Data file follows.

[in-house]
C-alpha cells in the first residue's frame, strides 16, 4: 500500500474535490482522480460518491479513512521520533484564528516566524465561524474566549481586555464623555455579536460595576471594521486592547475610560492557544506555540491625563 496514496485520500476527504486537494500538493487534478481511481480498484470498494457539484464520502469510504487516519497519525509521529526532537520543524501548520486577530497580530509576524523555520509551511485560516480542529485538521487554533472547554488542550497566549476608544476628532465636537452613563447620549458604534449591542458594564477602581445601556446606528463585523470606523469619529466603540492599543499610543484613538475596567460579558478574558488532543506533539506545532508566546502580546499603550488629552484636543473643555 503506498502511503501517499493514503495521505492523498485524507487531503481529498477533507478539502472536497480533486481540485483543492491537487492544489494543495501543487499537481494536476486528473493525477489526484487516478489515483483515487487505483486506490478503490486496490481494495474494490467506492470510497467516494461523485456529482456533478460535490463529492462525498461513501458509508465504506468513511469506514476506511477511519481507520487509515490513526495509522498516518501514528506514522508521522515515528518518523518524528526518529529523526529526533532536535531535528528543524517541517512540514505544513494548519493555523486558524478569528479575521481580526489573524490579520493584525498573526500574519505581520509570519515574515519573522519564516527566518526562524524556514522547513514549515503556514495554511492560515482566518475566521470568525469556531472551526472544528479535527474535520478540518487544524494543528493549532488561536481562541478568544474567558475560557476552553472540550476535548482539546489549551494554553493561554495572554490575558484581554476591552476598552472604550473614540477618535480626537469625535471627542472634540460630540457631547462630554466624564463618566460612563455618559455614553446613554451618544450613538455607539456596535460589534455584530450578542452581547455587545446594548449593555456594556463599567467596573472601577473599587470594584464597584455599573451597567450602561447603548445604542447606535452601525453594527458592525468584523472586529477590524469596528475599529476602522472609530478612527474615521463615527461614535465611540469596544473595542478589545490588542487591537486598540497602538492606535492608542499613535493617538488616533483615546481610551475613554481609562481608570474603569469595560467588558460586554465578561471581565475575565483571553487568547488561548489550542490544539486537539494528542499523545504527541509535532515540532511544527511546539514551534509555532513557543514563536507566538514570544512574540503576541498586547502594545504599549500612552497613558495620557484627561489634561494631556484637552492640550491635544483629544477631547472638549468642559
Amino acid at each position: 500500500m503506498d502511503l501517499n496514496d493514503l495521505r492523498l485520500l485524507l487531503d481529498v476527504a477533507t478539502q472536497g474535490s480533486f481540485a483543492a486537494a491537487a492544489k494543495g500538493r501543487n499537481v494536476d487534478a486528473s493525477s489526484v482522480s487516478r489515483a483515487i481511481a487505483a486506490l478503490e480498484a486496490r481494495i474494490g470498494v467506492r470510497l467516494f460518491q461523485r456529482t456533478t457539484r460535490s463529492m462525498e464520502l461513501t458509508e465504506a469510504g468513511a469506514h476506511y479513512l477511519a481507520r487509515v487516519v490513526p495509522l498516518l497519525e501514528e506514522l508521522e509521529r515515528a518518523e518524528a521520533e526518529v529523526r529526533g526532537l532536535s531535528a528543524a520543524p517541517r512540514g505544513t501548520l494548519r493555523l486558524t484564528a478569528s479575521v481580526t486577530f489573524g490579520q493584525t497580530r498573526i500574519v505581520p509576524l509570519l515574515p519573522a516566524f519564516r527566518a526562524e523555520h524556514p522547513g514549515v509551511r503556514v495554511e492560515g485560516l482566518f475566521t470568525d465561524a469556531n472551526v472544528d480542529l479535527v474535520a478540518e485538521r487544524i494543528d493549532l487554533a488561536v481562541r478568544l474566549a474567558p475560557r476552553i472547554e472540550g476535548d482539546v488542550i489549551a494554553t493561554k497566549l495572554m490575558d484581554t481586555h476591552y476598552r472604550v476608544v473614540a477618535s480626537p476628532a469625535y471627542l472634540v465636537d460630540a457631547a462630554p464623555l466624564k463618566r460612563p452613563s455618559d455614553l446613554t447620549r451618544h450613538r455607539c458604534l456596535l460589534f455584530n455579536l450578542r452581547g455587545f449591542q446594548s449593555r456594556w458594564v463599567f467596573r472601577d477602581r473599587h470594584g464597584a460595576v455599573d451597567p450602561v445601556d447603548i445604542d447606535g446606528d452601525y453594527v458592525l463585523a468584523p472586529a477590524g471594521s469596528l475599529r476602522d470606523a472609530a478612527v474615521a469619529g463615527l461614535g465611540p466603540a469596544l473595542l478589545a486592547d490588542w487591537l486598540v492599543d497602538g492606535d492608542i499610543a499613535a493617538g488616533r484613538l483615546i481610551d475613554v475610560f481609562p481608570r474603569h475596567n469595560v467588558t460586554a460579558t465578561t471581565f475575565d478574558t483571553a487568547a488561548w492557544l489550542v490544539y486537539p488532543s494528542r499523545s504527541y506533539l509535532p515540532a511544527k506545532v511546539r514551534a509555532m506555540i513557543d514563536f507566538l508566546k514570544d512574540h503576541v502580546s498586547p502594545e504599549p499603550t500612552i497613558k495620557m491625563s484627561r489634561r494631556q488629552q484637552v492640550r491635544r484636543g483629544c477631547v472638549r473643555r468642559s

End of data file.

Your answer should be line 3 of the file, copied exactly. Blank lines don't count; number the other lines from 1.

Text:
Amino acid at each position: 500500500m503506498d502511503l501517499n496514496d493514503l495521505r492523498l485520500l485524507l487531503d481529498v476527504a477533507t478539502q472536497g474535490s480533486f481540485a483543492a486537494a491537487a492544489k494543495g500538493r501543487n499537481v494536476d487534478a486528473s493525477s489526484v482522480s487516478r489515483a483515487i481511481a487505483a486506490l478503490e480498484a486496490r481494495i474494490g470498494v467506492r470510497l467516494f460518491q461523485r456529482t456533478t457539484r460535490s463529492m462525498e464520502l461513501t458509508e465504506a469510504g468513511a469506514h476506511y479513512l477511519a481507520r487509515v487516519v490513526p495509522l498516518l497519525e501514528e506514522l508521522e509521529r515515528a518518523e518524528a521520533e526518529v529523526r529526533g526532537l532536535s531535528a528543524a520543524p517541517r512540514g505544513t501548520l494548519r493555523l486558524t484564528a478569528s479575521v481580526t486577530f489573524g490579520q493584525t497580530r498573526i500574519v505581520p509576524l509570519l515574515p519573522a516566524f519564516r527566518a526562524e523555520h524556514p522547513g514549515v509551511r503556514v495554511e492560515g485560516l482566518f475566521t470568525d465561524a469556531n472551526v472544528d480542529l479535527v474535520a478540518e485538521r487544524i494543528d493549532l487554533a488561536v481562541r478568544l474566549a474567558p475560557r476552553i472547554e472540550g476535548d482539546v488542550i489549551a494554553t493561554k497566549l495572554m490575558d484581554t481586555h476591552y476598552r472604550v476608544v473614540a477618535s480626537p476628532a469625535y471627542l472634540v465636537d460630540a457631547a462630554p464623555l466624564k463618566r460612563p452613563s455618559d455614553l446613554t447620549r451618544h450613538r455607539c458604534l456596535l460589534f455584530n455579536l450578542r452581547g455587545f449591542q446594548s449593555r456594556w458594564v463599567f467596573r472601577d477602581r473599587h470594584g464597584a460595576v455599573d451597567p450602561v445601556d447603548i445604542d447606535g446606528d452601525y453594527v458592525l463585523a468584523p472586529a477590524g471594521s469596528l475599529r476602522d470606523a472609530a478612527v474615521a469619529g463615527l461614535g465611540p466603540a469596544l473595542l478589545a486592547d490588542w487591537l486598540v492599543d497602538g492606535d492608542i499610543a499613535a493617538g488616533r484613538l483615546i481610551d475613554v475610560f481609562p481608570r474603569h475596567n469595560v467588558t460586554a460579558t465578561t471581565f475575565d478574558t483571553a487568547a488561548w492557544l489550542v490544539y486537539p488532543s494528542r499523545s504527541y506533539l509535532p515540532a511544527k506545532v511546539r514551534a509555532m506555540i513557543d514563536f507566538l508566546k514570544d512574540h503576541v502580546s498586547p502594545e504599549p499603550t500612552i497613558k495620557m491625563s484627561r489634561r494631556q488629552q484637552v492640550r491635544r484636543g483629544c477631547v472638549r473643555r468642559s